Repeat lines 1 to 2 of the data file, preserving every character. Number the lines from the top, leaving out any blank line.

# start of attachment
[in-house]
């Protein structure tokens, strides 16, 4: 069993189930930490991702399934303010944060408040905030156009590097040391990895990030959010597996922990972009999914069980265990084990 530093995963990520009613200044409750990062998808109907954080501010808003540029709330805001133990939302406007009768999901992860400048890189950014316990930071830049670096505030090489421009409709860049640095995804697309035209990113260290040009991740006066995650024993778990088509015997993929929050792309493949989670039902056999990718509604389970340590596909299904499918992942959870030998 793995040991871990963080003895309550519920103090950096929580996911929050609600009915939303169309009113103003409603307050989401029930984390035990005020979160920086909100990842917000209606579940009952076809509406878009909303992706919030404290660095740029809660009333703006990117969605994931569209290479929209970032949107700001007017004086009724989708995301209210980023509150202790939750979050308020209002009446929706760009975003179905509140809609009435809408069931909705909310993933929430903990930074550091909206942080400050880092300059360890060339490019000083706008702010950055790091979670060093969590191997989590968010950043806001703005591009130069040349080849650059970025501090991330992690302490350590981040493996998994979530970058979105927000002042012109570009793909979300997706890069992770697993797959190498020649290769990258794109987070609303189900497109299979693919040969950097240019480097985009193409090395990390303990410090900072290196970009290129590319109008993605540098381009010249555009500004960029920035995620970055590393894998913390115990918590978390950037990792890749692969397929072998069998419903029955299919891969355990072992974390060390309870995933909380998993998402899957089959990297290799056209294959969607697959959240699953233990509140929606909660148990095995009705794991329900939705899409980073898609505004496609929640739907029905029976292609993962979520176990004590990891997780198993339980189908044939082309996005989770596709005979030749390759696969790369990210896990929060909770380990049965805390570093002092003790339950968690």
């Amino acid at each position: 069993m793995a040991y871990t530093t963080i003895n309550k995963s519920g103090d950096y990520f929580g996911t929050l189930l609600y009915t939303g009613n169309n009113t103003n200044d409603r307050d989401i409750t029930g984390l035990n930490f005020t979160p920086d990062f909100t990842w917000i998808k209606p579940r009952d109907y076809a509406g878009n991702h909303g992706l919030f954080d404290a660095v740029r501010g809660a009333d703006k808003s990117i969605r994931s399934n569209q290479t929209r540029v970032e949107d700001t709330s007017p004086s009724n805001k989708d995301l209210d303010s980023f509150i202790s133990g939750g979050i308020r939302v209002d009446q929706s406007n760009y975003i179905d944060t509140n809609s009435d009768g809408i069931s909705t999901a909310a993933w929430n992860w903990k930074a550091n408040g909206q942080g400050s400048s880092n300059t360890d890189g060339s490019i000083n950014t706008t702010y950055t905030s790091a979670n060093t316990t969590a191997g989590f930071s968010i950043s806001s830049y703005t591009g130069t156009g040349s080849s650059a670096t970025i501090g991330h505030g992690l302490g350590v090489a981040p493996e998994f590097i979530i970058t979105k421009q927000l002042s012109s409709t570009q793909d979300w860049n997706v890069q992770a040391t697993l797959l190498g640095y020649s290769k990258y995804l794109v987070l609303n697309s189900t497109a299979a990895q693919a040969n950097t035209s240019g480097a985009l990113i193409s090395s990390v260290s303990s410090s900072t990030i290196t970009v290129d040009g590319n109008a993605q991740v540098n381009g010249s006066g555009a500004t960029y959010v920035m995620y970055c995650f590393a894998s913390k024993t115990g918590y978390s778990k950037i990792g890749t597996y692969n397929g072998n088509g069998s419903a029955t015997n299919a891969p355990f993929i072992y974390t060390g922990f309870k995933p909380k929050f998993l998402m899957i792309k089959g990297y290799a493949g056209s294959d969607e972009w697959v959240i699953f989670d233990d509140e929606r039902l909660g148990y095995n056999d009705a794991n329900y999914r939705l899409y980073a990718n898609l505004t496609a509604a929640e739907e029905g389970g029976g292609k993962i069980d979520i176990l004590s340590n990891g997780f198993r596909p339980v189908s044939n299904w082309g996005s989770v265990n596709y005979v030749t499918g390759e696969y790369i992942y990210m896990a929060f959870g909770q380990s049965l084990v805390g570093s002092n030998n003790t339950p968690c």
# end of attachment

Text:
[in-house]
């Protein structure tokens, strides 16, 4: 069993189930930490991702399934303010944060408040905030156009590097040391990895990030959010597996922990972009999914069980265990084990 530093995963990520009613200044409750990062998808109907954080501010808003540029709330805001133990939302406007009768999901992860400048890189950014316990930071830049670096505030090489421009409709860049640095995804697309035209990113260290040009991740006066995650024993778990088509015997993929929050792309493949989670039902056999990718509604389970340590596909299904499918992942959870030998 793995040991871990963080003895309550519920103090950096929580996911929050609600009915939303169309009113103003409603307050989401029930984390035990005020979160920086909100990842917000209606579940009952076809509406878009909303992706919030404290660095740029809660009333703006990117969605994931569209290479929209970032949107700001007017004086009724989708995301209210980023509150202790939750979050308020209002009446929706760009975003179905509140809609009435809408069931909705909310993933929430903990930074550091909206942080400050880092300059360890060339490019000083706008702010950055790091979670060093969590191997989590968010950043806001703005591009130069040349080849650059970025501090991330992690302490350590981040493996998994979530970058979105927000002042012109570009793909979300997706890069992770697993797959190498020649290769990258794109987070609303189900497109299979693919040969950097240019480097985009193409090395990390303990410090900072290196970009290129590319109008993605540098381009010249555009500004960029920035995620970055590393894998913390115990918590978390950037990792890749692969397929072998069998419903029955299919891969355990072992974390060390309870995933909380998993998402899957089959990297290799056209294959969607697959959240699953233990509140929606909660148990095995009705794991329900939705899409980073898609505004496609929640739907029905029976292609993962979520176990004590990891997780198993339980189908044939082309996005989770596709005979030749390759696969790369990210896990929060909770380990049965805390570093002092003790339950968690």